You’ve heard of the Grand Canyon, the Galapagos Islands, and Venezuela’s Angel Falls; you’ve probably even heard of more obscure natural wonders, like the needle-like rock forests at Tsingy de Bemaraha. But no matter how much of the Earth we cover, there’s always something breathtaking just around the bend.
Kirkjufell Mountain is best known for the stunning pictures brought back by tourists. Located on the Snaefellsnes Peninsula in Iceland, there isn’t anything impressively significant about the mountain itself. It’s not the biggest mountain in Iceland, or the deadliest, and it can’t even claim to be one of the many volcanoes that have given Iceland the reputation of producing a third of all the basaltic lava in the history of the world.
But if there’s one thing that makes Kirkjufell stand out from the pack, it’s how all the elements of the scenery fall together. This is a photogenic mountain. From the Middle-earth landscape to the trio of waterfalls feeding a crystal clear stream at the mountain’s foot, it all creates a perfect portrait of idyllic Iceland. Even the weather pitches in. And, as the picture above shows, Kirkjufell is smack dab in the center of one of the best places to view the stunning Northern Lights.
Known to the locals as the “River of Five Colors,” Cano Cristales is truly a hidden paradise. Tucked away in the mountains of Colombia, there are only two ways to reach the river, and both of them are by plane. The colors of the river come from a combination of algae, the natural hue of the river rocks, and the blue of the water itself. In particular, the red comes from an aquatic plant called Macarenia clavigera.
Because the coloration comes from living creatures, the effect shifts constantly, like a living watercolor painted by God’s own hand. The most spectacular time to see Cano Cristales is in the summer, when the heat brings out the most vibrant shades of red. In addition to the striking colors and the incredible biodiversity of the region, Cano Cristales also flows over some of the oldest rocks in the world—the Guiana Shield, which formed about 1.2 billion years ago.
8Taylor Glacier Blood Falls
Antarctica isn’t usually the first place that comes to mind when you picture a paradise, but as harsh and unforgiving as the weather may be, the landscape can be equally beautiful. We’ve only begun to really explore this frozen continent, but we’re finding more and more wonders hidden beneath the ice.
One striking example of Antarctica’s uniqueness can be found at the Taylor Glacier, which vomits a continuous stream of iron-rich hypersaline water onto the surrounding snow. The glacier was discovered in 1911 by an explorer named Thomas Griffith Taylor, who surmised that the reddish tint was caused by an unknown form of bacteria. It wasn’t until much later that we found the real reason for the spring of blood-colored water—an ancient underground pool of saltwater about 400 meters (1,300 ft) below the surface of the ice.
During the Miocene period, about five million years ago, water levels around Antarctica rose enough to leave a lake of saltwater on the previously dry land. When the ocean receded, it stranded the lake, which was then slowly covered by a string of glaciers until it was completely cut off from the surface. With no oxygen, the lake was left in almost the exact same state as when it was covered—it became a five-million-year-old time capsule. There are microbes down there that have remained unchanged since the Miocene period, and they’re responsible for breaking down iron deposits in the salty water. Once that iron-rich water squeezes its way up through a fissure to the surface and comes in contact with oxygen for the first time, the iron hydroxide reacts instantly, giving us a waterfall of rust—the Blood Falls.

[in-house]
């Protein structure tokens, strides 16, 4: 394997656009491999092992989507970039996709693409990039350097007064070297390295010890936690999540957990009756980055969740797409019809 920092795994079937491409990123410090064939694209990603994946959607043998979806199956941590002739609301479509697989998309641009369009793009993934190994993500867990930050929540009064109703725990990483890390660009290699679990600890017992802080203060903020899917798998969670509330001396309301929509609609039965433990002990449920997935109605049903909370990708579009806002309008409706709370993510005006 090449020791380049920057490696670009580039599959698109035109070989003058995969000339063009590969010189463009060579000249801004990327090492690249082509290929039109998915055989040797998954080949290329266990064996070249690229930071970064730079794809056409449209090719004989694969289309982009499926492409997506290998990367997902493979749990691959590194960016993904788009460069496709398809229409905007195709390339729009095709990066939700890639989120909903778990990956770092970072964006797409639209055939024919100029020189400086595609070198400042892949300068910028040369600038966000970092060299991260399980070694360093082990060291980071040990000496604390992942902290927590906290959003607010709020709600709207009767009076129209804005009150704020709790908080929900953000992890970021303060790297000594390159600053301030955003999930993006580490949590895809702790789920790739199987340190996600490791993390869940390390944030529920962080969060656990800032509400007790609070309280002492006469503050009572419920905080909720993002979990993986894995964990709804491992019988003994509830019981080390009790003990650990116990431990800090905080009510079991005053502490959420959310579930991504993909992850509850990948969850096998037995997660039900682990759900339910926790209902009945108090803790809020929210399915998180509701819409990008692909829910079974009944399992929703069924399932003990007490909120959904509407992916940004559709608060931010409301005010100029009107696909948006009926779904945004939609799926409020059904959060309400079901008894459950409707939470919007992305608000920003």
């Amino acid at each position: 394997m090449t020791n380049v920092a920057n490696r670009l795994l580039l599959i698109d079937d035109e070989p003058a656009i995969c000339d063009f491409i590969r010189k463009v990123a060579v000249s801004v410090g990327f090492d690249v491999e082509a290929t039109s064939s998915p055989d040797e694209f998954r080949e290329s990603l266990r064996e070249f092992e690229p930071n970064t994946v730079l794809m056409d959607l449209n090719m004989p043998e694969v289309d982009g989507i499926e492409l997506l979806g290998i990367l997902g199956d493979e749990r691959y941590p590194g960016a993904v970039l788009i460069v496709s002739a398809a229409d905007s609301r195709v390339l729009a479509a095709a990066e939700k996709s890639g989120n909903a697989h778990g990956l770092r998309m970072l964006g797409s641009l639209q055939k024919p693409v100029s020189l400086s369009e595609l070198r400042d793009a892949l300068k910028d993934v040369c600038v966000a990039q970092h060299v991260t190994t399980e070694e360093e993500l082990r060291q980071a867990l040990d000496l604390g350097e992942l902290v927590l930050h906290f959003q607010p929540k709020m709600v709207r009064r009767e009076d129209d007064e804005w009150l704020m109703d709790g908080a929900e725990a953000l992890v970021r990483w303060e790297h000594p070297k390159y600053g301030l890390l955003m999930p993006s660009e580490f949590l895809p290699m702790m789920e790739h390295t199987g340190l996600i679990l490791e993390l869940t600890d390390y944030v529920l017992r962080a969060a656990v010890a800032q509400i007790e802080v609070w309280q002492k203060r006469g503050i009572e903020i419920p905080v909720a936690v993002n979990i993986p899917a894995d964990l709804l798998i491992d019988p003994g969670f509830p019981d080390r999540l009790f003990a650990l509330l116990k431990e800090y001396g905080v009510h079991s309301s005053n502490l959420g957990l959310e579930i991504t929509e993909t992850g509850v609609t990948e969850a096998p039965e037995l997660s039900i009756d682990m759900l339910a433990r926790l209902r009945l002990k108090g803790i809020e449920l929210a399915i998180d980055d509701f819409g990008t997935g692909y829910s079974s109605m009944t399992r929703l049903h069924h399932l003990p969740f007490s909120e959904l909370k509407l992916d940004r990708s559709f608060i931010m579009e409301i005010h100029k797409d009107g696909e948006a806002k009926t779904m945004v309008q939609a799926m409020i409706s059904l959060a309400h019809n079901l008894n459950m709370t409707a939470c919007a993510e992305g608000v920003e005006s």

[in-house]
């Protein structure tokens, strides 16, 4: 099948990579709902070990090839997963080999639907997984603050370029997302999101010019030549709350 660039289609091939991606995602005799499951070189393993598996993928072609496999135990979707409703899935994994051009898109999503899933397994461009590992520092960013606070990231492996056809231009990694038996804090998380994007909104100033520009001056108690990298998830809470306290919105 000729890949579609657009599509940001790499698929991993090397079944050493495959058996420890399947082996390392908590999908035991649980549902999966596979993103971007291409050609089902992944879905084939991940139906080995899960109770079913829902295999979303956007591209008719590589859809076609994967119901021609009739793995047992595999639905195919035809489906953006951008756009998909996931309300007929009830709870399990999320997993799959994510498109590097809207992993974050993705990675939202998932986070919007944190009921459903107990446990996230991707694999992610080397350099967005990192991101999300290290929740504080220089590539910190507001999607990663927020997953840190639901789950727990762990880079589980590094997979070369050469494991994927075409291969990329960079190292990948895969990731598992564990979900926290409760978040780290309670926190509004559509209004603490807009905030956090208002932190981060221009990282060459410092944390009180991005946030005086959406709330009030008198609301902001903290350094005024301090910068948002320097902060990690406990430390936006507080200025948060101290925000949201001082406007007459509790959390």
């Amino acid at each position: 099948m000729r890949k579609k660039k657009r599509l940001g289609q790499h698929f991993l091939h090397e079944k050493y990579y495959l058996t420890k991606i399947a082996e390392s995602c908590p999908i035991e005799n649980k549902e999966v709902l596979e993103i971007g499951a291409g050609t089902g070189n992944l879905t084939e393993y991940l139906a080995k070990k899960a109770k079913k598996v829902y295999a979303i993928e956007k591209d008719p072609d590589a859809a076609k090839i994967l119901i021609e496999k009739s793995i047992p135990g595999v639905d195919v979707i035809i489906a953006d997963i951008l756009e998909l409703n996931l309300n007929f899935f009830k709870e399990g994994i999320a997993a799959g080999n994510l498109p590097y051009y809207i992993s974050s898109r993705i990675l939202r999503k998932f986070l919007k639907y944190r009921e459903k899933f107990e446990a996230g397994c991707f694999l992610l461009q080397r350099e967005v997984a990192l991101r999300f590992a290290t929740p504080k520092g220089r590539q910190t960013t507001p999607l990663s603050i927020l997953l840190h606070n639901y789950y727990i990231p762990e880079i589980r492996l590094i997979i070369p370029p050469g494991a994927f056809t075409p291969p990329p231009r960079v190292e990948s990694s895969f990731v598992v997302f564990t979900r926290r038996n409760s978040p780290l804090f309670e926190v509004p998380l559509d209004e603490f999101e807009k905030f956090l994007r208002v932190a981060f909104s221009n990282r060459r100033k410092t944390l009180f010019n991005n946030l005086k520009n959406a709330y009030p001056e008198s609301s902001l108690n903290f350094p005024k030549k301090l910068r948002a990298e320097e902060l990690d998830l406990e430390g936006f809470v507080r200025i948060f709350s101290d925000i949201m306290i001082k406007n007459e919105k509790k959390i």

7Beppu Hot Springs
Beppu, Japan is one of the world’s hot spring hot spots; there are more than 2,500 springs in the area—the second largest such cluster in the world. The springs are colloquially known as the “Eight Hells,” since there are eight main areas, each producing a unique type of spring. Blood Pond Hell, pictured above, is saturated with iron, giving both the water and the steam a dark reddish tint.
Some of the other Hells include Demon Mountain Hell, which houses about 80 crocodiles; White Pond Hell, which contains boric acid that gives the water a milky consistency; and Oniishi Shaven Head Hell, which is a mass of bubbling mud that—supposedly—resembles the shaven heads of monks rising to the surface. Entire commerce systems have arisen around the springs, letting you buy vegetables cooked in the Hells’ steam or eggs boiled right in the multicolored water. There are also smaller springs that are cool enough for a foot bath, although the main springs are peppered with “Do not swim” signs—the water in some of the Hells can reach a blistering 150 degrees Celsius (300 °F).
The Okanagan Valley lies at the extreme southern border of British Columbia. For thousands of years, aboriginal tribes have lived and battled in the valley, and their legends remain to this day. One of their most prominent legends told of a battle that occurred in the hills around Spotted Lake—then known as Khiluk to the First Nations of the region. During the battle, both sides called a truce and allowed their men to bathe together in the mineral-rich waters of Spotted Lake.